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May 14, 2013

Breaking the mold

Blinn’s Distinguished Gentlemen shape students for life with training, integrity

The mission of Blinn College’s Distinguished Gentlemen seems simple at first glance – to teach young men the values and civic responsibility that will help them reach their educational and career goals.

But under the guidance of Lockett Hall Coordinator Marcus Young and Wheeler Hall Assistant Manager Ernest Brown, the Distinguished Gentlemen hold workshops instructing students in everything from job interview tips to escaping from a car that’s plunged under water.

“I don’t know of any other student organization that’s going to teach you table manners and which fork is the salad fork,” said Christopher Butler-Day, a sophomore from Houston.

While the topics seem eclectic, they’re all designed to build students’ confidence and broaden their horizons.

“I wanted to teach them things they don’t learn inside the classroom,” Young said.

When students first began meeting last year, they never intended to become a student organization. Former Wheeler Hall Building Manager Claude Huddleston, now the assistant director of residence life at Lamar University, inadvertently initiated the organization when he began hosting weekly meetings for young men who broke the residence hall’s policies.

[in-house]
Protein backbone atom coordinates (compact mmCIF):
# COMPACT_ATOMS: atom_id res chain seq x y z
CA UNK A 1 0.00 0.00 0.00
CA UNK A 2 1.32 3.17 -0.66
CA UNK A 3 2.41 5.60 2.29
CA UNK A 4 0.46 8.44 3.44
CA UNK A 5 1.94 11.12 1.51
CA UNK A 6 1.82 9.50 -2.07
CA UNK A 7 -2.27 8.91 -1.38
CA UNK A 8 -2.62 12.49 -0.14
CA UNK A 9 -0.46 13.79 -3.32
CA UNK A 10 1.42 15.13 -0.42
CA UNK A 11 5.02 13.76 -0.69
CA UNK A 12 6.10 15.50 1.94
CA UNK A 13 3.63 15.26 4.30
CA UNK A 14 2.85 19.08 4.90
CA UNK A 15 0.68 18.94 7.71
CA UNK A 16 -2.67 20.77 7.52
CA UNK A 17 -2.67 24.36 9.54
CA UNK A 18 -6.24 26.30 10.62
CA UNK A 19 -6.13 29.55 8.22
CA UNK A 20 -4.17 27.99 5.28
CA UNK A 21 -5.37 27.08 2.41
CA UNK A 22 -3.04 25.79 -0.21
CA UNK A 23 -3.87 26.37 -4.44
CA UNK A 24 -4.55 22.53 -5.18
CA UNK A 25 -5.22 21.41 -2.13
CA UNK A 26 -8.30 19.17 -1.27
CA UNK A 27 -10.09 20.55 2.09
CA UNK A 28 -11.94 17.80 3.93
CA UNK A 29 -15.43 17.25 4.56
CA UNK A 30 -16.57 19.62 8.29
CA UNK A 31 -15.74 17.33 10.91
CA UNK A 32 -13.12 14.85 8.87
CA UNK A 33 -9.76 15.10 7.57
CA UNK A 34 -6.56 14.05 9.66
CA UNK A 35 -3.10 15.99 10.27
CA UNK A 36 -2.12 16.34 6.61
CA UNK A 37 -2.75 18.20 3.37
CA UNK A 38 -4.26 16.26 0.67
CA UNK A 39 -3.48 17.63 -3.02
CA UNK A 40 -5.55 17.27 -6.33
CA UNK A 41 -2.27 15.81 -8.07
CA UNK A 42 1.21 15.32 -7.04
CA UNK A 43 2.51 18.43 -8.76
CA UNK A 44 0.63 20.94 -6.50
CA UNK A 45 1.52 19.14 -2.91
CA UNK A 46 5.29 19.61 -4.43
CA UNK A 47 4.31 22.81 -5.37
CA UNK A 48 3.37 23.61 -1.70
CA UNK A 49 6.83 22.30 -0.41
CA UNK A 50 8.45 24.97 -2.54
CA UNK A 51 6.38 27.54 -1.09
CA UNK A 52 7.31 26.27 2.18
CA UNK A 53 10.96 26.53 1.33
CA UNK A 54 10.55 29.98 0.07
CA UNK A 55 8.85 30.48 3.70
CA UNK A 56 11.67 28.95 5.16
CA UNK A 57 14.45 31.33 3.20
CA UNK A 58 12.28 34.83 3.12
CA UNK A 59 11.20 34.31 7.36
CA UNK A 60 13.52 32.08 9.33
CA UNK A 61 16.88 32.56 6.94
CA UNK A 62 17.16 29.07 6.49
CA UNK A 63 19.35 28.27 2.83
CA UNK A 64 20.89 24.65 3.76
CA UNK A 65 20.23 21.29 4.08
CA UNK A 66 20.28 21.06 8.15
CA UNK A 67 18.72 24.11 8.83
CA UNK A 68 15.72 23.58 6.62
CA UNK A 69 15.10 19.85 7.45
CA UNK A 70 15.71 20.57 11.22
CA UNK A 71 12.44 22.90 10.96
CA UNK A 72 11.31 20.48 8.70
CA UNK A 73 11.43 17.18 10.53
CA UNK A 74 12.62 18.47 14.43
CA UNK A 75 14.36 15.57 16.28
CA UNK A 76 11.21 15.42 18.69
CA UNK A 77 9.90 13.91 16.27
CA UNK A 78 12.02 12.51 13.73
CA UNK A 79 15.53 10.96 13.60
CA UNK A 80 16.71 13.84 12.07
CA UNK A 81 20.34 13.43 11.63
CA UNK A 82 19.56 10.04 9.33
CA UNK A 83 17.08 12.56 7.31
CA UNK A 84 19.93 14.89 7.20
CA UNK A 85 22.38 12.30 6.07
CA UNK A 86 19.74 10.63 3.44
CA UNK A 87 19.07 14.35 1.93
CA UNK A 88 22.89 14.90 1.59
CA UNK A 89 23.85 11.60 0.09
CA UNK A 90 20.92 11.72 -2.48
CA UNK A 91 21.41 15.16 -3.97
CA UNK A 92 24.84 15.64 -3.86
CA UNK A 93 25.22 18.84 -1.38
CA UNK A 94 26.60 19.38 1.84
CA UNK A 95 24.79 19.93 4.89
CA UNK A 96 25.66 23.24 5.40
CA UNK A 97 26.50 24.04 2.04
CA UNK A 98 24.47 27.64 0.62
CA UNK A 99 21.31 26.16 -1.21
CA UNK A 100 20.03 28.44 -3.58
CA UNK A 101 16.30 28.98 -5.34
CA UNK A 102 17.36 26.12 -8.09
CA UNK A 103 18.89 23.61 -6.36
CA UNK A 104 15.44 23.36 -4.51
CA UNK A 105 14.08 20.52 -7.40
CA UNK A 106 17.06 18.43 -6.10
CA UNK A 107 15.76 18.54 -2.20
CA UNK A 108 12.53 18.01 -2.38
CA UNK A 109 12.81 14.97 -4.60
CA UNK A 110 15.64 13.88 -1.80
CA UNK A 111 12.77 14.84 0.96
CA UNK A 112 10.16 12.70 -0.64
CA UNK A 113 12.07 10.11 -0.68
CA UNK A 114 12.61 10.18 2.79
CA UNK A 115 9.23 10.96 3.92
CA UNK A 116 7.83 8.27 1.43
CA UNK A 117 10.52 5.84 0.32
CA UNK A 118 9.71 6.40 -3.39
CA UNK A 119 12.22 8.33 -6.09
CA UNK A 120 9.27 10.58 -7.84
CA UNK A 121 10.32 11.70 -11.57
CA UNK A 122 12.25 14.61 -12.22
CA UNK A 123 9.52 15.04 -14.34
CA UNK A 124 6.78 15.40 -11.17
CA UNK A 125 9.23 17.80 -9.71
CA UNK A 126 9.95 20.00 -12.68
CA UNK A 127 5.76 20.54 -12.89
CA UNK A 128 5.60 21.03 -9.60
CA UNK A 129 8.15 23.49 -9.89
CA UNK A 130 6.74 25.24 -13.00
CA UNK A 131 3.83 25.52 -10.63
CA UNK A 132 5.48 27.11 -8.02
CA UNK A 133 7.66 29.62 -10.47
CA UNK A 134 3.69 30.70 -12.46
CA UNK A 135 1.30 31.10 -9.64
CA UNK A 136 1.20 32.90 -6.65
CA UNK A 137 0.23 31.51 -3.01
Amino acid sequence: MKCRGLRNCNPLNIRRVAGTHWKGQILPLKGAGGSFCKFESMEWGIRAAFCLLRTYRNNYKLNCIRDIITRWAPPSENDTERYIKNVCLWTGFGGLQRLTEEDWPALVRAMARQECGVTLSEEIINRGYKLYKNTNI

At these weekly meetings, Huddleston offered the young men advice and allowed them to speak about the challenges they faced. Amazingly, young men who hadn’t broken hall policy began attending the meetings, seeking the fellowship and guidance the group provided.

“The young men actually enjoyed the meetings and the topics, and even when they weren’t required to come back they continued to attend,” Young said.

This year, the students opted to make the informal gatherings an official student organization and crafted the name “Distinguished Gentlemen.”

The organization now includes 17 members. In addition to weekly meetings, the group performs community service, takes college tours, learns about the arts through trips to plays and museums and even mentors children at the Mission Brenham Leadership Academy.

“As a male African American student, you have a certain image on campus that’s already set for you, and we’re breaking that mold,” said Joshua Carrierre, president. “People look forward to our activities because they’re fun, it’s useful information and it’s something nobody has done here before.”

Applicants must have at least a 2.0 grade point average to apply, then complete an interview with the organization’s student officers. Once they earn membership, students must spend at least five hours in study hall each week, attend regular meetings and perform community service.

Young said students now stop by his office regularly for information about joining.
“When I got here, I didn’t think I would get involved in a student organization,” said Butler-Day. “I just wanted to come in, take my classes and get out, but then I met Mr. Young, Mr. Brown and the Gentlemen and we developed a bond.”

Even more than the workshops and lessons, that fellowship may be the most valuable benefit Distinguished Gentlemen offers its members. Butler-Day said Carrierre recently helped him with his math homework until 2 a.m.

“I’ve never gotten this much respect in my whole life,” Butler-Day said. “If I need anything, people will look out for me here. We don’t have to want for anything because we have friends who want to take care of us.”

Rudy Sutherland, sergeant-at-arms, wants to major in petroleum engineering after he earns his associate’s degree. He said Distinguished Gentlemen has taught him maturity and responsibility.

“I enjoy the brotherhood,” Sutherland said. “We have a lot of fun being around each other and learning how to be men.”